“The president of the Garment Manufacturers Association of Cambodia [GMAC – the web link has, under “Members” a detailed database with information about all GMAC members], Mr. Van Sou Ieng, said in a press conference in the evening of 7 January 2008 at the Hotel Le Royal, that more than 60 garment factories closed in 2008, causing around 25,000 workers to loose their employment. The export of garments to international markets dropped by 2%, while before, he expected that it would drop by between 5% and 7%. Therefore, the global financial crisis affected this sector very little. He added that Cambodia might face difficulties from 3 to 6 months, and in 2010, we can hope again. In every of the previous years, this sector grew by 15% to 20%.

“A secretary of state of the Ministry of Labor and Vocation Training, Mr. Oum Mean, reported to Kampuchea Thmey on 9 January 2009 that 73 factories closed and 24,397 workers had lost their work. However, in the same year, 64 new factories had opened, absorbing 13,000 workers by now. The number of workers might further increase, because newly opened companies are in the suburbs. Thus, recently unemployed workers will continue to work at new factories, and most of them have skills because of several years of experience. Some workers go to work for factories in special zones located near their home villages or towns, like in Svay Rieng and in other areas.

“There are different number given, because some of the closed factories were not among the members of the GMAC.

“Mr. Oum Mean went on to say that more than 20,000 workers will find jobs in new factories. While the world faces a financial crisis which affects big countries, such as the Untied State of America and Europe, Cambodia is also affected, because those big countries are garment importing countries from Cambodia. While citizens of those countries meet difficulties, they will cut down their expenses, and this affects the buying orders, ‘but we are not strongly affected, because the Cambodian economy depends on agriculture as the basis – even though before, the prices of fuel had increased and the prices of goods followed the market prices and general needs.’

“Coming from the ministry in charge of observing working condition, Mr. Oum Mean said, as the world faces a financial crisis causing common effects, that Cambodia, which exports garments to international markets, is also concerned, including the Royal Government, workers, and employers. ‘We have to join efforts and be patient, so that our factories remain stable and develop, because many countries recognize that the working conditions in Cambodia are acceptable according to international standards. When we export our goods with the labeled “Made in Cambodia,” both Europe and the United States of America always agree to buy them, since they know that these goods have quality, and our workers get enough benefits. We have to continue maintaining this reputation well.’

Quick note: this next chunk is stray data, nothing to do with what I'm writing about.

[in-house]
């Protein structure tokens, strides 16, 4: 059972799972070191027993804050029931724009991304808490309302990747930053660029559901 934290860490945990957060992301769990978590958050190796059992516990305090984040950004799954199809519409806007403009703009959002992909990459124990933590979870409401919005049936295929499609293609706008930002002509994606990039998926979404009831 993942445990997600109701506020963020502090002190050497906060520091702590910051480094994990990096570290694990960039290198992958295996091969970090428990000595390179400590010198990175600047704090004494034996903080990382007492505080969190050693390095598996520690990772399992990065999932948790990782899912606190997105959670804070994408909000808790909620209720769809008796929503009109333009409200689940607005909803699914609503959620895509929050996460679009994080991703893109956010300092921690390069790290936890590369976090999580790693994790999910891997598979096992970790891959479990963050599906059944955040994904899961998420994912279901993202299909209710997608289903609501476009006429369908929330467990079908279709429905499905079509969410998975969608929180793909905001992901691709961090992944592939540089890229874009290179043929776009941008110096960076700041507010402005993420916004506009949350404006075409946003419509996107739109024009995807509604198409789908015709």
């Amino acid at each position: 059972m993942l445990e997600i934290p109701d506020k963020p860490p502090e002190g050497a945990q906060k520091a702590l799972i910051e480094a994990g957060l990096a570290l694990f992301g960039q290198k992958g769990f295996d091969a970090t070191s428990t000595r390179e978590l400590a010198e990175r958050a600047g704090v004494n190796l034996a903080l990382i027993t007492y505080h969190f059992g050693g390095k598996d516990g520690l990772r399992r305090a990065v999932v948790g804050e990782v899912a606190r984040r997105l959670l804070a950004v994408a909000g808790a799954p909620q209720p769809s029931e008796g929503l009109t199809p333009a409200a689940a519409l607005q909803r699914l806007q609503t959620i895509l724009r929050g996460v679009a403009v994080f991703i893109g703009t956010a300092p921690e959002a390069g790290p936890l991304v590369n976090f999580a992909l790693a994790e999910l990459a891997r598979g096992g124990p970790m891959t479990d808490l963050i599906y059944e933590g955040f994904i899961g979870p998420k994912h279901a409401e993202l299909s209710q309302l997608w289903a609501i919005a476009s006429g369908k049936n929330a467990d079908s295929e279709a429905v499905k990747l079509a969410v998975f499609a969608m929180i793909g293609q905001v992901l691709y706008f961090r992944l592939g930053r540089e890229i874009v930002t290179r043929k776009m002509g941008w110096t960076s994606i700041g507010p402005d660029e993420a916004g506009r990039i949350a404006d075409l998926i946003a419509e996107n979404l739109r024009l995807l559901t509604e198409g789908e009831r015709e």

“He did not prohibit to have protests or demands by workers, but before doing something, they must be wise to avoid to act inappropriately affecting the fate of all, because when factories close, also employers loose, though they are owners, since the factory is a rice pot for all.

“Regarding the above problems, the president of the Free Trade Union of Workers of the Kingdom of Cambodia, Mr. Chea Mony, mentioned some numbers in the morning of 9 January 2009, that in 2008, there were 27,000 workers who lost their work, and 26 factories closed.

“However, in 2008, all together 37 factories closed, but it was not because they were bankrupt – but it was because they relocate their factories to new locations in the suburbs, and they just changed their factory names. Another reason was that some factories lost their money in speculation. Also, because of the global financial crisis, some factories that were affected were run by Korean owners, such as the Woosu CNS Factory, the Chantechay Factory [phonetic] which suspended their work, also the Cambohenshare Factory [phonetic – ‘Cambo Hansae’?] suspended its work, and also the Tay Factory [phonetic]. Some factories suspend their work for 2 or 3 months; so workers will not wait and go to work at other factories.

“Mr. Chea Mony added that while workers face unemployment, ‘we will help them according to the law. When factories close, they have to settle final payments for their workers according to the law. … The government is also responsible to solve problems of unemployment of workers. Some workers turn to find jobs in Thailand, but we help workers, according to the law, in order to help them to stay in Cambodia.’

“Mr. Van Sou Ieng said after the end of the 26th council plenary session of the ASEAN Federation of Textile Industries on 7 January 2009, that buyer orders will be finished by February and March 2009, and there is no buying order for May and June 2009. Buyers offer only US$3 for 1 shirt while before, they offered US$4. Big companies agreed to loose US$2 or US$3, but from May to June buyers must offer US$4 again. As for small factories, they might close, because they cannot stand the loss.